Leviticus, chapters 17-20

If a foreigner resides with you in your land, you must not mistreat him. The foreigner who resides with you should become to you like a native among you; and you must love him as yourself […]
~Leviticus 19:33

The commandment here given stands in stark contrast to the violence going on in and around present-day Israel.

History books and modern politics would lead us to believe religion and war go hand in hand.

Both political and religious leaders have used God’s word as a disguise to dress themselves “in sheep’s covering, but inside they are ravenous wolves,” (Matt. 7:15).

Jesus applied the aforementioned law in his parable of the good Samaritan.

He made the parable more remarkable using irony in that it was the foreigner who was kind toward the Jew, and not his own religious leaders as one would expect (Luke 10:30-37).

Jesus was essentially restating Leviticus 19:18 when he instituted the following principle as the basis of conduct for his new followers: “All things, therefore, that you want men to do to you, you also must do to them. This, in fact, is what the Law and the Prophets mean,” (Matt. 7:12).

Acknowledging the hypocritical breach of integrity characteristic of many leaders, Jesus also instructed his followers: “[…] All the things they tell you, do and observe, but do not do according to their deeds, for they say but they do not practice what they say,” (Matt. 23:3).

It is important, then, to not blame God’s Word for religious or political conflict, because unlike men, God does not contradict himself.


Leviticus chapter 19 holds many interesting points relating to what it means to be a just person.
If you would like to build character, I invite you to meditate on the following:

Showing compassion toward the less materially fortunate- Lev. 19:9,10
Avoiding white collar crimes- Lev.19:11-13
Avoiding cruelty toward the disabled- Lev. 19:14
Keeping the criminal justice system fair- Lev. 19:15
Avoiding gossip- Lev. 19:16
Cultivate forgiveness- Lev. 19:18
Organic is better- Lev. 19:19
People who do not have equal rights should not be held equally accountable for their actions- Lev. 19:20
Superstitious behavior is unholy- Lev. 19:26
God’s view on self-harm/self-mutilation- Lev. 19:28
Pimping women is an abuse of power- Lev. 19:29
Honor the elderly- Lev. 19:32
Keep commercial transactions honest- Lev. 19:35,36

Leviticus, chapters 1-5

Every grain offering you make is to be seasoned with salt; and you must not allow the salt of the covenant of your God to be missing from your grain offering. Along with every offering of yours, you will present salt.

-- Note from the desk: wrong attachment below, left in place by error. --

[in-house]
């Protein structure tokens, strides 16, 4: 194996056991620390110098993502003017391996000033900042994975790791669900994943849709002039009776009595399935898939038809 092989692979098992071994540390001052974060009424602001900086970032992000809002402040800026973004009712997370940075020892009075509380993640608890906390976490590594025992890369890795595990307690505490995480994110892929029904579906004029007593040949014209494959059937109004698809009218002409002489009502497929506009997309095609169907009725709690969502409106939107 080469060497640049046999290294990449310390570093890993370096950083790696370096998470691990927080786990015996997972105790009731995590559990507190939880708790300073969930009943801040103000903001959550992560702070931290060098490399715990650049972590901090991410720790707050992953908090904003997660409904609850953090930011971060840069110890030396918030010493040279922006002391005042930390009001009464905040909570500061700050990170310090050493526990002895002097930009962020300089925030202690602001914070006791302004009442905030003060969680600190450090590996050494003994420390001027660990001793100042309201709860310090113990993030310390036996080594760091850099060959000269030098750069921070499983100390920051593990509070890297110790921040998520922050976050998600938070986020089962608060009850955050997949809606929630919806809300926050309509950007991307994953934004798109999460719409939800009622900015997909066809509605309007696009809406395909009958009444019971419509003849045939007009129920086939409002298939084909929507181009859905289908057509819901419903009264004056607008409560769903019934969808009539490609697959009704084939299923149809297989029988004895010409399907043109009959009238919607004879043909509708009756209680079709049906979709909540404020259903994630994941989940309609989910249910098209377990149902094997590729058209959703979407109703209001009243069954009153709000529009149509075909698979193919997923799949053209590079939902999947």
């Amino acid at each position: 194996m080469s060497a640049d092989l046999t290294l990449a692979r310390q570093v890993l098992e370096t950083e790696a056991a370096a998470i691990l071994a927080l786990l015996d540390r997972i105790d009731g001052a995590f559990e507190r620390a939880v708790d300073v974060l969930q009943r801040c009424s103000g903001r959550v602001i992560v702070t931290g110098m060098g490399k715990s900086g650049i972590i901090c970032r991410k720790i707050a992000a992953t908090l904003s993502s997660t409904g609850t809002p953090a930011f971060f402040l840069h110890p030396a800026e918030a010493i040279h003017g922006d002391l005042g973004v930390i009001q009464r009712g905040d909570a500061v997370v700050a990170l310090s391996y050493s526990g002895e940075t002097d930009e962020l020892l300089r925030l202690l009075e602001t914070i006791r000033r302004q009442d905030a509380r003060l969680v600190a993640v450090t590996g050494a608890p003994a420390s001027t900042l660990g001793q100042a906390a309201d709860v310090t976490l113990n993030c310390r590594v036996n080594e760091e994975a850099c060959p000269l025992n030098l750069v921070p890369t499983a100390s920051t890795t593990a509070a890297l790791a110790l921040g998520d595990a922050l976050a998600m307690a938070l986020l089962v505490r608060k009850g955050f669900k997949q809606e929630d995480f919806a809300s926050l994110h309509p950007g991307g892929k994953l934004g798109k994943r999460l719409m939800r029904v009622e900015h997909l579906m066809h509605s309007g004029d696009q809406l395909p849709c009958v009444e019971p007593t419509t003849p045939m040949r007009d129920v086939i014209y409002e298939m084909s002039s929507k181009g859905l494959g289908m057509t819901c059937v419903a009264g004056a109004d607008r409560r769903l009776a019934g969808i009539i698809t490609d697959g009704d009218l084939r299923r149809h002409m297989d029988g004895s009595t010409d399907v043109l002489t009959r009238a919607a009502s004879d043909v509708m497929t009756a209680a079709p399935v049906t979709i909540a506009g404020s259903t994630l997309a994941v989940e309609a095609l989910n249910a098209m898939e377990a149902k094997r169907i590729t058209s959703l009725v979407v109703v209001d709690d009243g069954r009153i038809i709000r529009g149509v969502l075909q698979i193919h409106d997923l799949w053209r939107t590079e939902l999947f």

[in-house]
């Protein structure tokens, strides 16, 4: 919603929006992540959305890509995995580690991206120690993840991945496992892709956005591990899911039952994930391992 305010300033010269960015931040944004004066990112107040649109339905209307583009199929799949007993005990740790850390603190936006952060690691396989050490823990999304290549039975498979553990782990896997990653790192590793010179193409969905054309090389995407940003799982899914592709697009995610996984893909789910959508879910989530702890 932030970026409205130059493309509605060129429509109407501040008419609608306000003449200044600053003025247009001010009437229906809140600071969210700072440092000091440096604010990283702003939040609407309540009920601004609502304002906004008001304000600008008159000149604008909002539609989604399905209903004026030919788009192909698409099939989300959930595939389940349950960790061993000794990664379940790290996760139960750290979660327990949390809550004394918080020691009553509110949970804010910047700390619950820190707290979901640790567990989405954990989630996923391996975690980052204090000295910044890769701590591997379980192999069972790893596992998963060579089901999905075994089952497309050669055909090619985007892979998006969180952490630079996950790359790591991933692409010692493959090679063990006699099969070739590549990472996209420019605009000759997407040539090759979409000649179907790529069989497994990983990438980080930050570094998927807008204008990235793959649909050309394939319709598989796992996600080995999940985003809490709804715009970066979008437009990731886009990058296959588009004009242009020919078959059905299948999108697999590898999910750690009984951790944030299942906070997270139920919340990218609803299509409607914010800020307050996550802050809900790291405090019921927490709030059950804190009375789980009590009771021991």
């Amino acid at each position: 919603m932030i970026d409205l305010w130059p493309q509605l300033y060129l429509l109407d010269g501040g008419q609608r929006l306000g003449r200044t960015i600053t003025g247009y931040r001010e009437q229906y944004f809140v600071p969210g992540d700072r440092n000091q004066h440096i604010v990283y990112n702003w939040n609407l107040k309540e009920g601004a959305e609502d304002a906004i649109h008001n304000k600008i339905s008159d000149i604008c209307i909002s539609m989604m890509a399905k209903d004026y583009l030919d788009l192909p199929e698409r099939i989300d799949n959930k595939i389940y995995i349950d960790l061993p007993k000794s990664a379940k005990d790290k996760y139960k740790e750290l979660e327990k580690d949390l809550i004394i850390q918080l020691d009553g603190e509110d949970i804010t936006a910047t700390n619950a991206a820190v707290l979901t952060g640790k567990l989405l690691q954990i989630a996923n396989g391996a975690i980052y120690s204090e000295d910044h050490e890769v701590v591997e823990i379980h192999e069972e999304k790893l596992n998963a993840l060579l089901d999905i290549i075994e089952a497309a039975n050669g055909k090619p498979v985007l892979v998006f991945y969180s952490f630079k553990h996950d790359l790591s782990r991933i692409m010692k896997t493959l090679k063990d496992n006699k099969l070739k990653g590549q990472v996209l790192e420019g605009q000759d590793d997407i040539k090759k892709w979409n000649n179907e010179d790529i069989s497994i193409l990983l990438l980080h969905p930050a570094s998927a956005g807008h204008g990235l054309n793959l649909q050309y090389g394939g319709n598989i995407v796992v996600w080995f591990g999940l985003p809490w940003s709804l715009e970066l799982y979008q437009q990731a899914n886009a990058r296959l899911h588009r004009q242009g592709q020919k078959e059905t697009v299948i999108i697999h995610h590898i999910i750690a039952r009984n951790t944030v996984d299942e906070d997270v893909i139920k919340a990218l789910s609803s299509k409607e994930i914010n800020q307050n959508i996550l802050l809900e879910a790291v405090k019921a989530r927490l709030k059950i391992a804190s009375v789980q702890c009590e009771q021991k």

~Leviticus 2:13

What does salt symbolize?

It has often been used as a preservative and an antiseptic.

Therefor it can symbolize permanence and cleanliness.

As Christians, we put into practice Christ’s words, “You are the salt of the earth,” when we share his message of ever-lasting life (Matt. 5:13).

We also have a “preserving” effect when we positively influence others through uncorrupted moral behavior.

Jesus also said, “Have salt in yourselves, and keep peace between one another,” (Mark 9:50).

In effect, today we do not make food offerings, but rather, we “offer to God […] the fruit of our lips,” (Heb. 13:15).

How do we add “salt” to our praise?

God’s word tells us the answer: Let your utterance be always with graciousness, seasoned with salt, so as to know how you ought to give an answer to each one,” (Col. 4:6).

In other words, we ought to think before we speak and say things in a considerate manner.

“For God is well-pleased with such sacrifices,” (Heb. 13:16).

Genesis, chapters 6-10

Genesis 9:3-6~

Every moving animal that is alive may serve as food for you. Just as I gave you the green vegetation, I give them all to you. Only flesh with its life—its blood—you must not eat. Besides that, I will demand an accounting for your lifeblood. I will demand an accounting from every living creature; and from each man I will demand an accounting for the life of his brother. Anyone shedding man’s blood, by man will his own blood be shed, for in God’s image He made man.

What I learned:

Here God clearly differentiates between the value of a human life vs. animal life.
That God should ‘demand an accounting from living creatures’ means that an animal who shed human blood should be put to death.
Though it is not immoral to eat bloodless meat as a means to survive, it is immoral to take the life of another person.
The only exception to this is if the person who is being killed is in turn guilty of having killed someone innocent.
In such a case the execution of the person who has blood on their hands serves to vindicate the innocent party and thus some level of justice is attained.
However, though true Christians recognize the authority governments have to exercise their right to execute capital punishment, they do not get involved with the political matters behind these cases, as is instructed by Jesus in John 17:16.